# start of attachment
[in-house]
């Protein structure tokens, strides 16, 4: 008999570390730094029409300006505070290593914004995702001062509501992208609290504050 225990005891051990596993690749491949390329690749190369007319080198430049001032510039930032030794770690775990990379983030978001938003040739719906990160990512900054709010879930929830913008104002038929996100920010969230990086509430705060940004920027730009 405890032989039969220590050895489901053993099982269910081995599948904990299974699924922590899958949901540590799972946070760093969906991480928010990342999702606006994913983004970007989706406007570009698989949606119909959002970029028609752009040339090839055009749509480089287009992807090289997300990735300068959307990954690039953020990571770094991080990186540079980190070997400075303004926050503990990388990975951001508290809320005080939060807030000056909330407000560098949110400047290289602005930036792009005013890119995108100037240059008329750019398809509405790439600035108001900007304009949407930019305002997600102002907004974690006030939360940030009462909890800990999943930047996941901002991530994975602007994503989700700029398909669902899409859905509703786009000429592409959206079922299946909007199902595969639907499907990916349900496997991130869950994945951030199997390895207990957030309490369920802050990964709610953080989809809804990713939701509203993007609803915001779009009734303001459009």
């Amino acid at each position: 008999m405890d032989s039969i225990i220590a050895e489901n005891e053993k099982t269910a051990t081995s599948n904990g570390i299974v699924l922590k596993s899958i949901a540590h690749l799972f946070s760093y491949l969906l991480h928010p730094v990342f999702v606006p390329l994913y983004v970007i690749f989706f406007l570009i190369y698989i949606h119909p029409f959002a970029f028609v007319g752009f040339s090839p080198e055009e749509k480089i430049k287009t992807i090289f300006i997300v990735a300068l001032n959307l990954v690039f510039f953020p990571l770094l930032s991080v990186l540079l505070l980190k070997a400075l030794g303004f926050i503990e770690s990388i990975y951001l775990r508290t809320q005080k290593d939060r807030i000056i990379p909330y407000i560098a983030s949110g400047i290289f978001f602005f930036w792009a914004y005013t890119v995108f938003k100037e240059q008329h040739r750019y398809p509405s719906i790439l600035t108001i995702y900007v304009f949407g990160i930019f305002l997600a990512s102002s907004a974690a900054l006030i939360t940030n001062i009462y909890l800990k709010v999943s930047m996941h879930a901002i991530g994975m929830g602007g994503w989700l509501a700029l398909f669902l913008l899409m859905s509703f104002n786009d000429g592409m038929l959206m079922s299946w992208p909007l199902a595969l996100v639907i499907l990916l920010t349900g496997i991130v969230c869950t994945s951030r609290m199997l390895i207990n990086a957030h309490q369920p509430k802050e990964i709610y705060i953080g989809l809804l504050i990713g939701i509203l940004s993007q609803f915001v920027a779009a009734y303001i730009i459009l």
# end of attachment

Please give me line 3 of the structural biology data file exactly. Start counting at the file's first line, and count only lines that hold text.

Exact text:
């Amino acid at each position: 008999m405890d032989s039969i225990i220590a050895e489901n005891e053993k099982t269910a051990t081995s599948n904990g570390i299974v699924l922590k596993s899958i949901a540590h690749l799972f946070s760093y491949l969906l991480h928010p730094v990342f999702v606006p390329l994913y983004v970007i690749f989706f406007l570009i190369y698989i949606h119909p029409f959002a970029f028609v007319g752009f040339s090839p080198e055009e749509k480089i430049k287009t992807i090289f300006i997300v990735a300068l001032n959307l990954v690039f510039f953020p990571l770094l930032s991080v990186l540079l505070l980190k070997a400075l030794g303004f926050i503990e770690s990388i990975y951001l775990r508290t809320q005080k290593d939060r807030i000056i990379p909330y407000i560098a983030s949110g400047i290289f978001f602005f930036w792009a914004y005013t890119v995108f938003k100037e240059q008329h040739r750019y398809p509405s719906i790439l600035t108001i995702y900007v304009f949407g990160i930019f305002l997600a990512s102002s907004a974690a900054l006030i939360t940030n001062i009462y909890l800990k709010v999943s930047m996941h879930a901002i991530g994975m929830g602007g994503w989700l509501a700029l398909f669902l913008l899409m859905s509703f104002n786009d000429g592409m038929l959206m079922s299946w992208p909007l199902a595969l996100v639907i499907l990916l920010t349900g496997i991130v969230c869950t994945s951030r609290m199997l390895i207990n990086a957030h309490q369920p509430k802050e990964i709610y705060i953080g989809l809804l504050i990713g939701i509203l940004s993007q609803f915001v920027a779009a009734y303001i730009i459009l």